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Tribe 'couldn't be happier' with SS Tucker

Cleveland selects high schooler with No. 23 overall pick
@MandyBell02
June 11, 2020

CLEVELAND -- Days before Carson Tucker’s 11th birthday in 2013, his older brother, Cole Tucker, tweeted a picture of the two of them working in the batting cages well after the sun had gone down. Cole said, “Little man’s gonna go first round.” Seven years later, he was right.

CLEVELAND -- Days before Carson Tucker’s 11th birthday in 2013, his older brother, Cole Tucker, tweeted a picture of the two of them working in the batting cages well after the sun had gone down. Cole said, “Little man’s gonna go first round.” Seven years later, he was right.

Draft Tracker: Complete pick-by-pick coverage

The Indians selected Carson Tucker, an 18-year-old shortstop out of Mountain Pointe High School (Ariz.), with the 23rd overall pick in the first round of the 2020 MLB Draft on Wednesday night. With the 36th overall pick in Competitive Balance Round A, the Tribe also selected Tanner Burns, a 21-year-old right-handed pitcher from Auburn University.

2020 Draft Central

“Extremely excited to add Carson to the organization,” Indians amateur scouting director Scott Barnsby said. “He’s an athletic shortstop. ... For us, it’s an above-average offensive profile. Well-above-average runner with a really impressive tool set. Hands, feet, actions to stay at shortstop. Plenty of arm strength to stay there. So there is an awful lot to like.”

At No. 23 overall, Carson Tucker becomes the highest drafted player out of his high school, beating out the record that was set by Cole, who was taken at No. 24 in 2014 -- a year after his tweet. Cole, a shortstop with the Pirates, made his Major League debut last season.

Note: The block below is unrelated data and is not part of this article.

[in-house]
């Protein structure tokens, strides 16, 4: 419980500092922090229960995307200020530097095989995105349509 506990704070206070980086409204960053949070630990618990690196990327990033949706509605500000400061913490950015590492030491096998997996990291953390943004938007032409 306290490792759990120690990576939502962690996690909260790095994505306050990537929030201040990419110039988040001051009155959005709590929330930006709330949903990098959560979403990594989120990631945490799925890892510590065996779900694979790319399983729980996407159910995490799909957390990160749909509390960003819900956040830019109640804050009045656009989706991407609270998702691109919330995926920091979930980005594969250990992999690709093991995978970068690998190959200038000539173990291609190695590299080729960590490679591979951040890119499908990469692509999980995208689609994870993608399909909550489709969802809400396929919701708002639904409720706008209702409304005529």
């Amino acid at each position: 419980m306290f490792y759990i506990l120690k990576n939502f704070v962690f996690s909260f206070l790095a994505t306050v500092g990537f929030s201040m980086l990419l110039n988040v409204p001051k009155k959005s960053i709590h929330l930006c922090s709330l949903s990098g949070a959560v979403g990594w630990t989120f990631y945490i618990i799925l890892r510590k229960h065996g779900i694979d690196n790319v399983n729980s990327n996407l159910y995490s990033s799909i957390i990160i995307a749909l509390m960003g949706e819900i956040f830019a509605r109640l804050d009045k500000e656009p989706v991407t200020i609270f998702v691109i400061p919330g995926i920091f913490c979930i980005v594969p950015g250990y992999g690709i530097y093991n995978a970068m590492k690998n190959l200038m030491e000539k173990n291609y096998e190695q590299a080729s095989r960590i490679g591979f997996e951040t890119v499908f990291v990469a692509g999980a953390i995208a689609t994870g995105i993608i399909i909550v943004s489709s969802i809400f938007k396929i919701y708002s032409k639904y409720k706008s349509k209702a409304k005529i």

“Carson can definitely play,” Cole Tucker said on MLB Network. “It’s crazy to see the video from last summer, just the translation that’s happened in his game. He’s completely transformed his body. He went from being like 5 [foot] 11 to being 6 [foot] 2. He went from being like 165 [pounds] to 180 and really filling out. But, like, you see him playing defense and the athleticism is still there, the arm strength is still there, the swagger at shortstop is still there.”

According to MLB Pipeline, Tucker has average arm strength, but his throws have good carry and he’s been showing more consistency on the defensive side over the past year. Though he has the feet and hands to play shortstop long-term, it’s his offense that’s caught a bit of attention.

In four years at Mountain Pointe High School, Tucker slashed .390/.455/.574 with 68 RBIs, 20 doubles, nine triples and five home runs in 92 games, according to MaxPreps, and he batted .364 (4-for-11) with a double, two homers and five RBIs in three games before his 2020 senior season was canceled.

“Everyone likes to talk about offense. Carson Tucker can hit,” his older brother said. “When we hit together, man, he hit in the cage with me and my big league friends and kind of shows us up. He has really good barrel control. He can hit the ball really far. ... I think the sky’s the limit for Carson Tucker.”

Since 2011, when Francisco Lindor was Cleveland’s top pick out of Montverde Academy in Florida, the Tribe has taken a high schooler with seven of their 10 picks. But the Indians say the trend is not something that they’re targeting heading into the Draft each year. Barnsby also clarified that, although drafting a shortstop in the first round may cause people to think about Lindor’s future with the club, the All-Star shortstop had no impact on the decision to select an 18-year-old shortstop.

“As we go into every Draft, there’s really no target demographic,” Barnsby said. “Certainly best player available. It just played out that way. There are certainly a few guys we considered with this pick. Landed on Carson and couldn’t be happier to have him.”

Later in the evening, the Indians also added righty Burns, who was coming off a 101-strikeout season with Auburn during his sophomore campaign. He joined 2018’s No. 1 Draft pick, Casey Mize, as the only two Auburn pictures to reach the 100-K mark in a single season in school history. His fastball averages between 92-97 mph, and his breaking ball can be a plus pitch at times, but the 21-year-old dealt with some shoulder tightness last season that limited him during the Tigers’ playoff run. He finished his collegiate career with a 14-9 record, pitching to a 2.86 ERA with 210 strikeouts against just 67 walks.

Mandy Bell covers the Indians for MLB.com. Follow her on Twitter at @MandyBell02.